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Discuss Advice please - new wet underfloor heating not working as expected in the Plumbing Forum area at UKPlumbersForums.co.uk.

  1. AndySE

    AndySE New Member

    We would greatly appreciate some advice please. We've just had new wet underfloor heating installed to an upstairs shower room. The floor barely seems to be heating up at all, despite the pipes from the boiler feeling nice and warm. We think a polypipe system was used by the plumber, as pictured. Our concern is whether the overlying floor covering was done correctly as the heat would appear to have to transmit through wooden floorboards (pictured), plywood/tile backer boards, adhesive and then tiles. The adhesive/tile thickness alone is around 3cm. Does this sound correct for an upstairs floor please? Please see images below.
     
  2. AndySE

    AndySE New Member

    Here is the polypipe system, the wooden floorboards and the adhesive/tiles which sit on the floorboards

    image.jpg

    image.png

    image.jpeg
     
    • Creative Creative x 1
  3. ShaunCorbs

    ShaunCorbs Trusted Plumber GSR Top Contributor!!

    Hope he didn't use what you have pictured

    As its totally the wrong system

    The one you have pictured is for a concrete screed system I think

    @Uheat – Wojtek@Uheat – Wojtek
     
  4. Chuck

    Chuck Top Contributor!!

    What was specified/described on the quotation/invoice?

    How's it controlled and how long are you allowing for the floot to warm up?

    What's under the 'polypipe'?
     
  5. AndySE

    AndySE New Member

    It's controlled with a programmable room stat. It's a little bit warm now after around 12 hours. Not sure what is under the polypipe. Just remember seeing this red plastic going down and the pipes were laid on top. The quote just says to supply and fit underfloor heating and then cover with new floorboards.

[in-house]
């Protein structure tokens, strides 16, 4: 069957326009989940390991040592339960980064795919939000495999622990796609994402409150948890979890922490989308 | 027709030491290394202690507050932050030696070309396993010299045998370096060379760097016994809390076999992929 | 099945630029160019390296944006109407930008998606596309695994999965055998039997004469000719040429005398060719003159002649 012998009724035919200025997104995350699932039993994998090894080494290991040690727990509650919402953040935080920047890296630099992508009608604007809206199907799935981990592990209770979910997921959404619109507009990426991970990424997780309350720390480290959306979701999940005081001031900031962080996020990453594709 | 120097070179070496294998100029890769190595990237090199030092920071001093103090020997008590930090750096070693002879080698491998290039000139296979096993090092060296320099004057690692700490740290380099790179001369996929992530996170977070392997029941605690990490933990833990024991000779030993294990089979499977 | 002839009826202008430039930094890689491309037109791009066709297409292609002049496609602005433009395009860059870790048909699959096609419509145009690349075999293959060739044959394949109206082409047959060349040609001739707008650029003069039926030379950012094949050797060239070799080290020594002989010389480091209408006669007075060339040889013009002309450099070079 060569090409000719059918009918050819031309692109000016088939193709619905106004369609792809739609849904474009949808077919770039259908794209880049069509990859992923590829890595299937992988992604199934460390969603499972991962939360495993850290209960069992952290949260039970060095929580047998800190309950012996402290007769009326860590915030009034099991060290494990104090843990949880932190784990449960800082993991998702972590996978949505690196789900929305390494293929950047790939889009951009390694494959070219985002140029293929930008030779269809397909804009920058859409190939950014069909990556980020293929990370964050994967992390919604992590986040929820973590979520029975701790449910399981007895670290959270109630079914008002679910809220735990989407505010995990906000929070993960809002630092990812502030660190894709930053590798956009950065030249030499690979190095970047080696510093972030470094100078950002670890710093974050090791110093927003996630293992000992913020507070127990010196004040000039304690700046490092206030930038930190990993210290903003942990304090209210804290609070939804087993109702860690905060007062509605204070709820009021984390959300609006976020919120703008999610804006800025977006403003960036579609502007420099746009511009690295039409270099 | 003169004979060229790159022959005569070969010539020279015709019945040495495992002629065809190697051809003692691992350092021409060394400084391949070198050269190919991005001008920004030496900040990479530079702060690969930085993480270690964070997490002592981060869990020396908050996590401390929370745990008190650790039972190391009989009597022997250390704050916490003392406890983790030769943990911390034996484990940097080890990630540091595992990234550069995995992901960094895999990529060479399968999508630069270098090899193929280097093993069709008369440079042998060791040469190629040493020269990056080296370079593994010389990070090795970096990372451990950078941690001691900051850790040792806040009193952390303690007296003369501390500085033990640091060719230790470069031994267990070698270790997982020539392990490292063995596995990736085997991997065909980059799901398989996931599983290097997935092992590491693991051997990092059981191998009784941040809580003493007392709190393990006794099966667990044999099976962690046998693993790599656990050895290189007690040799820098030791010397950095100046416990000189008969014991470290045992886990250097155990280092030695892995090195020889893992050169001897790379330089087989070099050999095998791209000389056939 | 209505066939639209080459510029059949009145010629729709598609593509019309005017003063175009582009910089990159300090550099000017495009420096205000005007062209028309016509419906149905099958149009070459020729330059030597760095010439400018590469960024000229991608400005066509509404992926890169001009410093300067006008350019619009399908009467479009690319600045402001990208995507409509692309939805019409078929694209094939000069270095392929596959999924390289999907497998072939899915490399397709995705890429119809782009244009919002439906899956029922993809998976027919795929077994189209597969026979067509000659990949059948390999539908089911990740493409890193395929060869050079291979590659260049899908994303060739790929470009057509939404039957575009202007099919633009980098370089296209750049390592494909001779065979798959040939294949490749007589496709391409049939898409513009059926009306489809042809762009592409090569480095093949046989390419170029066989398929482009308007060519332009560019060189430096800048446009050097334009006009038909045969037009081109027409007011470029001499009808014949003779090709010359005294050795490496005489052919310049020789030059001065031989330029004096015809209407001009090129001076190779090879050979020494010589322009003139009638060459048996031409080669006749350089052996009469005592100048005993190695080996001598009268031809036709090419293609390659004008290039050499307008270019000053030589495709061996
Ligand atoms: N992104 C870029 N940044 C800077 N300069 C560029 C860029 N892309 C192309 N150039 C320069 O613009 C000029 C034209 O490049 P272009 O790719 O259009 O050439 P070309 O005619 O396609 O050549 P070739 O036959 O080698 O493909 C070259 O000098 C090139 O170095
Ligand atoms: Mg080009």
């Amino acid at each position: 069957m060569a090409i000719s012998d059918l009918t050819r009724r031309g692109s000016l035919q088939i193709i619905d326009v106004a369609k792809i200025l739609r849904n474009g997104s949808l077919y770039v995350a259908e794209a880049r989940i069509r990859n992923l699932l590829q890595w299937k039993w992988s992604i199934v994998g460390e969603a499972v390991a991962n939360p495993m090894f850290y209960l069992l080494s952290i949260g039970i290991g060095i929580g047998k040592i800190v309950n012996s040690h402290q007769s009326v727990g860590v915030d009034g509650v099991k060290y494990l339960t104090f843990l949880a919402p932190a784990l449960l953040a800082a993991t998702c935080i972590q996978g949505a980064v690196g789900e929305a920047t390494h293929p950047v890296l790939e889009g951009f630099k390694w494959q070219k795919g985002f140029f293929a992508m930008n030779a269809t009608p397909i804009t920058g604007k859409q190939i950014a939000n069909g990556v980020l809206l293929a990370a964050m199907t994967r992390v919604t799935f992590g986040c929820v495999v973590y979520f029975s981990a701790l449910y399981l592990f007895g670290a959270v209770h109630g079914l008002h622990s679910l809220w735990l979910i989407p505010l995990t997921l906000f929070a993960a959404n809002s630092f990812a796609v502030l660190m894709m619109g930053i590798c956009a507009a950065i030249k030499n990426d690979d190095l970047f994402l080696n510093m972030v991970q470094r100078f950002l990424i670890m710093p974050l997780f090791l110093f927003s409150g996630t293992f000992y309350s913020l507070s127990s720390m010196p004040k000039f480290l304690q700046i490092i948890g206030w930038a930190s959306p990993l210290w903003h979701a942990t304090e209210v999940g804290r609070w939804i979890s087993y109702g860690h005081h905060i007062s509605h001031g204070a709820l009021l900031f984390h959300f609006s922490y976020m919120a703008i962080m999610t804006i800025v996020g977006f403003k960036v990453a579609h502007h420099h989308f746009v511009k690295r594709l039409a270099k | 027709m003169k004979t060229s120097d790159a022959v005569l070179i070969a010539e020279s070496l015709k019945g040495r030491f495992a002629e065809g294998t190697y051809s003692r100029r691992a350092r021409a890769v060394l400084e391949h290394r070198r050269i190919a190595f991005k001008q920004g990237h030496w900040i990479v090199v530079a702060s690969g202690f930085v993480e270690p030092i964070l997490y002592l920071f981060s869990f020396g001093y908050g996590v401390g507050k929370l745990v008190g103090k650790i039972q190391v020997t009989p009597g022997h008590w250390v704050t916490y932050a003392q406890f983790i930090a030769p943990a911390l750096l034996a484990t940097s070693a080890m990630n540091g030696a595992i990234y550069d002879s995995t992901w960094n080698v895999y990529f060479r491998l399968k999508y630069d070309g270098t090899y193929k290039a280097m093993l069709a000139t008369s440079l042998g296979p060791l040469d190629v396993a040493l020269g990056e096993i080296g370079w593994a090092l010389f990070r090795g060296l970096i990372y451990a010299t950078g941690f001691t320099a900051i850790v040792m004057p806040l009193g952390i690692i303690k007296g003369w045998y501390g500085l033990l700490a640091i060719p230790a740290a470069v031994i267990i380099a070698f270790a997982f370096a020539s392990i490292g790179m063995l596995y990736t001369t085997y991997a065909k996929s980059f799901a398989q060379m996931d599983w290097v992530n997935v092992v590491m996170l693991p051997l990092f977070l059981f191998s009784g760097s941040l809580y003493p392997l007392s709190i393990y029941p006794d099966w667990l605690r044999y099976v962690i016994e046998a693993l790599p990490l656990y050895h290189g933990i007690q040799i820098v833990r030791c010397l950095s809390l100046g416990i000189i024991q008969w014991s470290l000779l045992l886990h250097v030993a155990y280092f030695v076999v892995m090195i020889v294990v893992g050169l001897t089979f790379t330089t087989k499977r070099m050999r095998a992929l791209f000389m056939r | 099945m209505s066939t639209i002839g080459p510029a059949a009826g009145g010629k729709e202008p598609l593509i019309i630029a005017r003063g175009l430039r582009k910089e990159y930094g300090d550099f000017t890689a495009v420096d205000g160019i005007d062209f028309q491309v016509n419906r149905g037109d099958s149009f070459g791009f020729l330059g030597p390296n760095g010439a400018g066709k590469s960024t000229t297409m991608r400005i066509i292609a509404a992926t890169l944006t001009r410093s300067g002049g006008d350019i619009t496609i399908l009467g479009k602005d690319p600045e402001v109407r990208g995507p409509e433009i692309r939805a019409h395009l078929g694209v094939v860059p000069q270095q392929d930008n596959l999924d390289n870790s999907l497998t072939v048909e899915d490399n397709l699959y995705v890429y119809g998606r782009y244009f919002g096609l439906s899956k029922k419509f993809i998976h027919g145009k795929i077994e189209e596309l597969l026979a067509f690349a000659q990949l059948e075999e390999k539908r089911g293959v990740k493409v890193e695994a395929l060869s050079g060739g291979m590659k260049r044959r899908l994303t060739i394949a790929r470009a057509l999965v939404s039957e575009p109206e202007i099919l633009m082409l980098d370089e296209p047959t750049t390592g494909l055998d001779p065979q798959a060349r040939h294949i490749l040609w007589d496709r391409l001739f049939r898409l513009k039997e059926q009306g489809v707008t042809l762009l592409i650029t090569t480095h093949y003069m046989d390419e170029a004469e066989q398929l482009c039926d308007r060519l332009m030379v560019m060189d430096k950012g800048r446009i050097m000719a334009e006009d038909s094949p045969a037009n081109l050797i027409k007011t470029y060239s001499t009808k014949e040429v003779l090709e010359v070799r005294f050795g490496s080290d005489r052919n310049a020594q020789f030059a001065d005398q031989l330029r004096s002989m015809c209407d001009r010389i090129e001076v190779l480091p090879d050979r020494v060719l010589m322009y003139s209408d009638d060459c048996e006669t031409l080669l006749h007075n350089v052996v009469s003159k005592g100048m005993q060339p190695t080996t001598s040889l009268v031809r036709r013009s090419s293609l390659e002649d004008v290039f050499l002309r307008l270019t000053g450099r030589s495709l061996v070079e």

6. king of pipes

    king of pipes Trusted Plumber GSR Top Contributor!!

    Totally wrong as shaun said under floor heating never works well under a wooden floor should have used a overlay system and lay the tiles on top sorry to say cheers kop
     
    Last edited: May 18, 2017
  7. Vee

    Vee GSR

    Might be worth checking flow and return temperature to and from manifold, mixing valve setting, flowmeter setting on manifold, air fully bled from circuit etc before condemning the UFH.
     
  8. muggles

    muggles Member

    I'd say he's massively cocked up there if that's the system he's used, especially with laying floorboards over the top of it. It'll never work properly I'm afraid. Rip it up and start again
     
    Last edited: May 21, 2017
  9. magicno1

    magicno1 GSR

    Indeed it's wrong.
    First floor UF systems should be properly designed and installed between joists with insulation under.
    The only way you will get that working is to as mentioned check flow rates and temp and adjust as appropriate. Not going to be efficient though!
    Or....rip it up and use overlay as suggested.
    Hope you haven't paid the installer or whatever he is?
     
  10. StephenF

    StephenF New Member

    The above posts are right the red panels are for a screed floor not a suspended floor. The maximum thickness of timber above any UFH system is 22mm. I have attached a typical cross section. The overlay is ok but should only be used on top of a floor as the overlay panels are not structural. Thermal image of overlay is also attached.

    Suspended floor with 400 Joists pipes @ 200 centres.jpg
     

    Attached Files:

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